In the social media bubbles which we all now populate, the quest to reach an online idyll of collaboration and sharing has long been alluded to. The empowerment the internet has provided has made the recommendations of friends and those in our networks a very strong currency. Yet there is a gap between how well this can actually be integrated beyond certain silos, but a gap which looks to have been closed somewhat by announcements this week from Facebook and Spotify.

Announced at the company’s f8 conference, the Open Graph from Facebook lets users ‘like’ something outside of the Facebook platform. This is then shared with a URL on their profile, whilst visitors to whichever website has taken your fancy will also flag which of their friends have liked certain content or any comments that have been left.

This is big news for brands in terms of cross promotion as it provides a simple way of harnessing the golden egg that is word of mouth marketing. Whilst any good company  is already on top of this, these changes will also expose any brands who aren’t on top of their social media profile. Facebook now has the capability to implement user recommendations and flag advocates in your network automatically rather than relying on users to proactively share, something which adds huge value to consumers in terms of integration and collaboration.

Spotify is looking to do the same with music with the unveiling of its upgraded services this week. The changes look for the first time to make music genuinely viral. Whilst the original service may have already changed the way we listen to music, it is now looking to push iTunes out of the way by doing everything it does and more by synching with Facebook to pull in your friends playlists and then allowing you all to swap, recommend, vilify…..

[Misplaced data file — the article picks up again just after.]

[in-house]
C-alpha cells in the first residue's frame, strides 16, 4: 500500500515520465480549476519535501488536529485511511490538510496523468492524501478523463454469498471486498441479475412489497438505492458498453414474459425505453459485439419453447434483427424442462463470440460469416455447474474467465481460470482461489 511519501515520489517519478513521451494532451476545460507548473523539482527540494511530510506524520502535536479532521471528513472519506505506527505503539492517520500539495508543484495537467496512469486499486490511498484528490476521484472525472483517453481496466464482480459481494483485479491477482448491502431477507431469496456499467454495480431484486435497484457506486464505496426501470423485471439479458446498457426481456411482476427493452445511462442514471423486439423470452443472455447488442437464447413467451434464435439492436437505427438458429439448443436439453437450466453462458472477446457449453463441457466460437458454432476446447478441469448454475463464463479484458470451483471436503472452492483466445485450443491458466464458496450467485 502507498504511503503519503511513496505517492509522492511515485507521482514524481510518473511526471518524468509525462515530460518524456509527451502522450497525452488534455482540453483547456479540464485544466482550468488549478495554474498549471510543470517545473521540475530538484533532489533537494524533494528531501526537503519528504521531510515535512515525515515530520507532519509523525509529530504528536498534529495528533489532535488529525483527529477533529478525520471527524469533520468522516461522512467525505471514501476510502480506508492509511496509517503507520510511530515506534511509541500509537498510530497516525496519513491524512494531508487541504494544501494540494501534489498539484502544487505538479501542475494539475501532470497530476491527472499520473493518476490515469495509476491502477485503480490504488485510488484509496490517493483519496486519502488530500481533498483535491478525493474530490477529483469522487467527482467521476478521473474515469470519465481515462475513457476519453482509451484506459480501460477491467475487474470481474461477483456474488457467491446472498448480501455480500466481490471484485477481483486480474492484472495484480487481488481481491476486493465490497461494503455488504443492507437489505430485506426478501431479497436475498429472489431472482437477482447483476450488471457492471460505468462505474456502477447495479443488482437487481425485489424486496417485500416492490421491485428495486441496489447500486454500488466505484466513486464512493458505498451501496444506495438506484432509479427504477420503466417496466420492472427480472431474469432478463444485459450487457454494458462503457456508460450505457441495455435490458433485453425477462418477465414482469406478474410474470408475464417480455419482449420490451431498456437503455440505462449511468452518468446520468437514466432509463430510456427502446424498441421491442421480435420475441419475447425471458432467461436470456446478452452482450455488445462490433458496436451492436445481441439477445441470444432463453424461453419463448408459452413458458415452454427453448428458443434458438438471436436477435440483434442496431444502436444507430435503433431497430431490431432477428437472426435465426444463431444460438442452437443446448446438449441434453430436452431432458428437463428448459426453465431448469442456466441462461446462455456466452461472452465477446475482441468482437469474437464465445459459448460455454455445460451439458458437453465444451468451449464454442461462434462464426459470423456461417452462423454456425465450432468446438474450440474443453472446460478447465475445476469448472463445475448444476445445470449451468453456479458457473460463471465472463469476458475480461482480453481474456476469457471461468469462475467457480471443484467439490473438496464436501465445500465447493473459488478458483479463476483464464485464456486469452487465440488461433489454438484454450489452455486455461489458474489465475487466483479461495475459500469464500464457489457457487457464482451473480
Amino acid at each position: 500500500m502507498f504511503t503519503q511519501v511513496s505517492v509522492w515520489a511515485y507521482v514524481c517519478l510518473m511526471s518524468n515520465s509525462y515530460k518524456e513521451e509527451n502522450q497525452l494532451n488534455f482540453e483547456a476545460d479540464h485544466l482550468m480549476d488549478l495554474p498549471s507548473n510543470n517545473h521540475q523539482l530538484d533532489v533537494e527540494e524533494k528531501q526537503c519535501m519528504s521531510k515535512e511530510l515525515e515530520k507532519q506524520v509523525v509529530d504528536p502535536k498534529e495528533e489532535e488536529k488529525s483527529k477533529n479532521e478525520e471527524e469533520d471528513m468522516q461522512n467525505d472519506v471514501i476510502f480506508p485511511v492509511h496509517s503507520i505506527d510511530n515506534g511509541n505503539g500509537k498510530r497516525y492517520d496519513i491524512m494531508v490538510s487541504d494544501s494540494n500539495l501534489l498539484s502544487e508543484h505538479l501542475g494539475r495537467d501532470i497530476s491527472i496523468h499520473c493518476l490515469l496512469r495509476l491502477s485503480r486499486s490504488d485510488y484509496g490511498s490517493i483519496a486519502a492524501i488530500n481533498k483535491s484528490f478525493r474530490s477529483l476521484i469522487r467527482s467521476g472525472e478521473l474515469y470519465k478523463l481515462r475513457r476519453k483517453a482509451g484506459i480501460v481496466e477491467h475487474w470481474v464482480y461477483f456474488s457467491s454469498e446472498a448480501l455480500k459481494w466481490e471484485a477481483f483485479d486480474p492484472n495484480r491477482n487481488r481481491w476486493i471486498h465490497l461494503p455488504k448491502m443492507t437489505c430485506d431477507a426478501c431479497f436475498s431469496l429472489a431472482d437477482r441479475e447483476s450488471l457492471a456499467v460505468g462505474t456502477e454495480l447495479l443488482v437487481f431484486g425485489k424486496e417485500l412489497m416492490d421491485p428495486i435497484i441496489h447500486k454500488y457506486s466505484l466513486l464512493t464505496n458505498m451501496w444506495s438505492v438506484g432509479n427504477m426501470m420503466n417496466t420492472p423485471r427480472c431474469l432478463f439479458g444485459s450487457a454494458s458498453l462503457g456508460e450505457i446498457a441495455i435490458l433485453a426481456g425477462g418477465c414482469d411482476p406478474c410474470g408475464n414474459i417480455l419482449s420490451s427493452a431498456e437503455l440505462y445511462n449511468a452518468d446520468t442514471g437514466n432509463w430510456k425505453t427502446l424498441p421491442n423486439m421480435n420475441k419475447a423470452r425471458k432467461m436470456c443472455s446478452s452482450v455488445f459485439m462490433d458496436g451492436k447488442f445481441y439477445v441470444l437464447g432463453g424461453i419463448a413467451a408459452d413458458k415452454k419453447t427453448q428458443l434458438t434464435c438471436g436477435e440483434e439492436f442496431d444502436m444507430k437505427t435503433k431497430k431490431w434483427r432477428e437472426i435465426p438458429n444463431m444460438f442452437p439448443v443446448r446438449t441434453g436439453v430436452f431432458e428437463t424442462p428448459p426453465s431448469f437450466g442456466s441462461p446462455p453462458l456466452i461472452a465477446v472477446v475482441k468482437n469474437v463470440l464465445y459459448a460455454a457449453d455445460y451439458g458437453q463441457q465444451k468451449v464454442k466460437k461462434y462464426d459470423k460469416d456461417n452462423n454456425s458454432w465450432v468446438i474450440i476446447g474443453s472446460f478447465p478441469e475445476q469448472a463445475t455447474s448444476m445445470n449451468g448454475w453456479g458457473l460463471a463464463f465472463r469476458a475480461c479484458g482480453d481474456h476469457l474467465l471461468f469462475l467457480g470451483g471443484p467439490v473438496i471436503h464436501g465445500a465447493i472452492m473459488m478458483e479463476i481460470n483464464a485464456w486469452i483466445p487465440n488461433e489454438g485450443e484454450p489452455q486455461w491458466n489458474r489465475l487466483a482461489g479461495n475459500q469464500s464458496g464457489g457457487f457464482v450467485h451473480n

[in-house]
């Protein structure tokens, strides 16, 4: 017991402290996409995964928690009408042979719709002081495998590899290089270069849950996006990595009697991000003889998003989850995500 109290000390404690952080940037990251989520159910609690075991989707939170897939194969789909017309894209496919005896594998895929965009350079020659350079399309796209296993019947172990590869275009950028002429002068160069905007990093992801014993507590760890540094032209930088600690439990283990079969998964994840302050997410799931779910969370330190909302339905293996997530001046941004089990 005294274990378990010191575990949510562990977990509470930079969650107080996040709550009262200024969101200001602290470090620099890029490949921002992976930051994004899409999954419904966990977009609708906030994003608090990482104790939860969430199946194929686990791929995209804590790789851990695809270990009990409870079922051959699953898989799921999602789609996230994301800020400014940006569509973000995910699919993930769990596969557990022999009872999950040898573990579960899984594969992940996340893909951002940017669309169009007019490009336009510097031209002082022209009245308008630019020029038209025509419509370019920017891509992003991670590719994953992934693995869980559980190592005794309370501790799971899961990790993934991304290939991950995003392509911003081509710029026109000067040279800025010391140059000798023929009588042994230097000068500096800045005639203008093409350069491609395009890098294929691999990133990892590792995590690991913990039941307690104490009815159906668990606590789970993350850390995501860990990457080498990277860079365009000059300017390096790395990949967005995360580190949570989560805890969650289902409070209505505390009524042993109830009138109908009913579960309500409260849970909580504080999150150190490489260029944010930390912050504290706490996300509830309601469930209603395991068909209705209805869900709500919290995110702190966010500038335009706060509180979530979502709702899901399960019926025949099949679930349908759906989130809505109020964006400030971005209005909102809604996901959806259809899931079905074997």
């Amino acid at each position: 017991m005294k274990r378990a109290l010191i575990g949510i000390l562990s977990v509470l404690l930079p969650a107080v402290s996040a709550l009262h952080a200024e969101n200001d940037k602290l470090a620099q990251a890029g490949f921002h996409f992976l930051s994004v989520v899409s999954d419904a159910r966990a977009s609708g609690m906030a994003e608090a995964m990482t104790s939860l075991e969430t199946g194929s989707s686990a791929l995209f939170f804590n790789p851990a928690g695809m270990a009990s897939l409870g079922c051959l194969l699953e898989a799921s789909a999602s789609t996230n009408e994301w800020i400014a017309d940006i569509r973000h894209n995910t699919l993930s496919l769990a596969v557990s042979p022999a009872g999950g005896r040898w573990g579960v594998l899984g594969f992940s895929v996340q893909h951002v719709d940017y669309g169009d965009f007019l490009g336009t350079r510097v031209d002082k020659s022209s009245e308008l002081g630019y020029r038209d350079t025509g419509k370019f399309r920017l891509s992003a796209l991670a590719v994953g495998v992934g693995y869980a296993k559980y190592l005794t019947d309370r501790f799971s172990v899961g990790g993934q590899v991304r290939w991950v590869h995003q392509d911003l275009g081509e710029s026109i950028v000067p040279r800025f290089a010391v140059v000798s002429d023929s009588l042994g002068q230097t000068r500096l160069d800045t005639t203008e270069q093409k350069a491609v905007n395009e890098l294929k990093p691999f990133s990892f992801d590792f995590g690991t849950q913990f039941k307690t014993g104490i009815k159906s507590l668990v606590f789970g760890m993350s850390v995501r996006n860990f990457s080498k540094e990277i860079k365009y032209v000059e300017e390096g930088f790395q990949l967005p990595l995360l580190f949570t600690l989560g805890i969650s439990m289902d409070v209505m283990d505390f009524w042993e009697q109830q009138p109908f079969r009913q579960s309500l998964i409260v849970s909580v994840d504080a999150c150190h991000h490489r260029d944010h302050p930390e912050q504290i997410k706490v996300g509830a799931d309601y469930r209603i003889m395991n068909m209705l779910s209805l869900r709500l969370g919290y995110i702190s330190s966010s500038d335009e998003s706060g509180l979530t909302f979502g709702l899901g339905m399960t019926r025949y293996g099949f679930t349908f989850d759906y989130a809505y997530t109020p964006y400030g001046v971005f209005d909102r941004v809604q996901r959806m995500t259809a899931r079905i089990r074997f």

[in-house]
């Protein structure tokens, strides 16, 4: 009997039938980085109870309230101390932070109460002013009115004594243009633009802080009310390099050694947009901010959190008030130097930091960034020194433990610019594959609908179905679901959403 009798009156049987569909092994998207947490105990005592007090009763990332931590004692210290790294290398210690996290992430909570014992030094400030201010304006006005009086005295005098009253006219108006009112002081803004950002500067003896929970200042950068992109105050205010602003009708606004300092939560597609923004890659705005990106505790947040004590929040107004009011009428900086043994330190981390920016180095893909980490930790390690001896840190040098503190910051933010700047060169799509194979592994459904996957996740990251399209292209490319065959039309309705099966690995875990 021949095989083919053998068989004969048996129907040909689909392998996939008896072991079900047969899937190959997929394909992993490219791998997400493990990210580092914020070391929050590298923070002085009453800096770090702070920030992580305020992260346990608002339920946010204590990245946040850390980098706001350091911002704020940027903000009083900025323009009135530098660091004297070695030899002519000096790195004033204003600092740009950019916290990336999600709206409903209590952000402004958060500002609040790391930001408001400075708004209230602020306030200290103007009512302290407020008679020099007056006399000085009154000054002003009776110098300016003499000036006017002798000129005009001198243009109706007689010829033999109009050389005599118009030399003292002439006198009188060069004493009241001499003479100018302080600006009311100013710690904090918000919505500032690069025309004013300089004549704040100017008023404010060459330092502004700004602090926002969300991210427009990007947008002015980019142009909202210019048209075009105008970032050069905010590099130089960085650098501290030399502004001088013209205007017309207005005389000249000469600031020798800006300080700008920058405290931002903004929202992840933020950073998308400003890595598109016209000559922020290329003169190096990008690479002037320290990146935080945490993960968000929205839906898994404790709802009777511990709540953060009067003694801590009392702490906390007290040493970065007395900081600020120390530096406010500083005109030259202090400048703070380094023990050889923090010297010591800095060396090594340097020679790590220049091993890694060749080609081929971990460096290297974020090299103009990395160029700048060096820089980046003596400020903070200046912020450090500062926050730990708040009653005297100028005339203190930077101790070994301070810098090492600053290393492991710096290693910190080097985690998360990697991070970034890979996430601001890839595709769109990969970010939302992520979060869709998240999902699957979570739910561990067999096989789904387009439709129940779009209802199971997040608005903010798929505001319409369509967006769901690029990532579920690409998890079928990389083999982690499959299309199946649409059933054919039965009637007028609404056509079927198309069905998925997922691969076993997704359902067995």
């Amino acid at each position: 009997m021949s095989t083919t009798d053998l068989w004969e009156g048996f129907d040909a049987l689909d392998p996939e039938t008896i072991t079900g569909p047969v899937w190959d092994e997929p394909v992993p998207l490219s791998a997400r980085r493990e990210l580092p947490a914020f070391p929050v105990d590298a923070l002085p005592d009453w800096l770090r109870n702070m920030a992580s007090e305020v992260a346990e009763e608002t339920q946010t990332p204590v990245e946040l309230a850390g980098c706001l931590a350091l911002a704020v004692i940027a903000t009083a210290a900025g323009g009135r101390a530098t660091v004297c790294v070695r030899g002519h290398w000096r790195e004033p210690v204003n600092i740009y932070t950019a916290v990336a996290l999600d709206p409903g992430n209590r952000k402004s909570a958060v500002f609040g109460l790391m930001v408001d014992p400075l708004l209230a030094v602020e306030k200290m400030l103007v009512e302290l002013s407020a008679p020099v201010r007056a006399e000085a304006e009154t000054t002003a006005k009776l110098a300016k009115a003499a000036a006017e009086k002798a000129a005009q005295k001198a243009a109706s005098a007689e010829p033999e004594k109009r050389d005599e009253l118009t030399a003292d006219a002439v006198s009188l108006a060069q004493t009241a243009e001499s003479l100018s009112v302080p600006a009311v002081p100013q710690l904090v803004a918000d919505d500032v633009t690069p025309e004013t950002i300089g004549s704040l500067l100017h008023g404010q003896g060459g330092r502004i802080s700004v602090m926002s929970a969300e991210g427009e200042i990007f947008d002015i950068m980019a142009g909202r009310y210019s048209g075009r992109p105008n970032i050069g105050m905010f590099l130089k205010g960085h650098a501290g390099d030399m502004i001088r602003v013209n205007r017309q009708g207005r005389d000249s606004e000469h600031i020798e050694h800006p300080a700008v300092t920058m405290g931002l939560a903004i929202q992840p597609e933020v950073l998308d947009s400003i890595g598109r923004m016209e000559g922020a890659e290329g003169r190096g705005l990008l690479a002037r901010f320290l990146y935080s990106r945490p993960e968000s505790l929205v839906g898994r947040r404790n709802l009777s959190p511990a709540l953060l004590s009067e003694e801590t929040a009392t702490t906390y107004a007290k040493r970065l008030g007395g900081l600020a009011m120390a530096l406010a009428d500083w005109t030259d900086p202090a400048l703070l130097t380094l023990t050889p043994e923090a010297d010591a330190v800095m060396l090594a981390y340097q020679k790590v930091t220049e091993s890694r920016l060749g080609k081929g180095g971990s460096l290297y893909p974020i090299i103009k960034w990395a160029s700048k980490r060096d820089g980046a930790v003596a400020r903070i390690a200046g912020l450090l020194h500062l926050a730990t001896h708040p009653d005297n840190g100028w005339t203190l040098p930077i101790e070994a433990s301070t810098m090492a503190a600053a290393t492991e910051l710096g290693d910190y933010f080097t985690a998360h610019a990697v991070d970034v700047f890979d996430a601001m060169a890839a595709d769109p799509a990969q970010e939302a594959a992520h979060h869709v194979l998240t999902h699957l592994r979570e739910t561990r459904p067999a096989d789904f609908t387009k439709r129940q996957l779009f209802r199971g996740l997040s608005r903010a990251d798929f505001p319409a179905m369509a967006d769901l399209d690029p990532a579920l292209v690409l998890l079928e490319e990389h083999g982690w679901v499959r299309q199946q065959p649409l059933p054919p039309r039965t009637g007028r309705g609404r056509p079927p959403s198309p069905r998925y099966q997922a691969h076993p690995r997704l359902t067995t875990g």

The video above explains it better than I will but all in all it strikes me as a very strong reason to make the move to the Premium version of the service and, like the Facebook development, takes out one of the processes between your friends recommendations and the content you are consuming.

No doubt this trend of simplifying the journey and process between our ‘networks’ and our ‘content’ is one which will continue with rapid pace -  there are the expected rumours that Apple is due to bringing out its own offering on the music sharing side of things, whilst as ever, it is only a matter of time before Google tries to assure us that it owns the internet, not Facebook.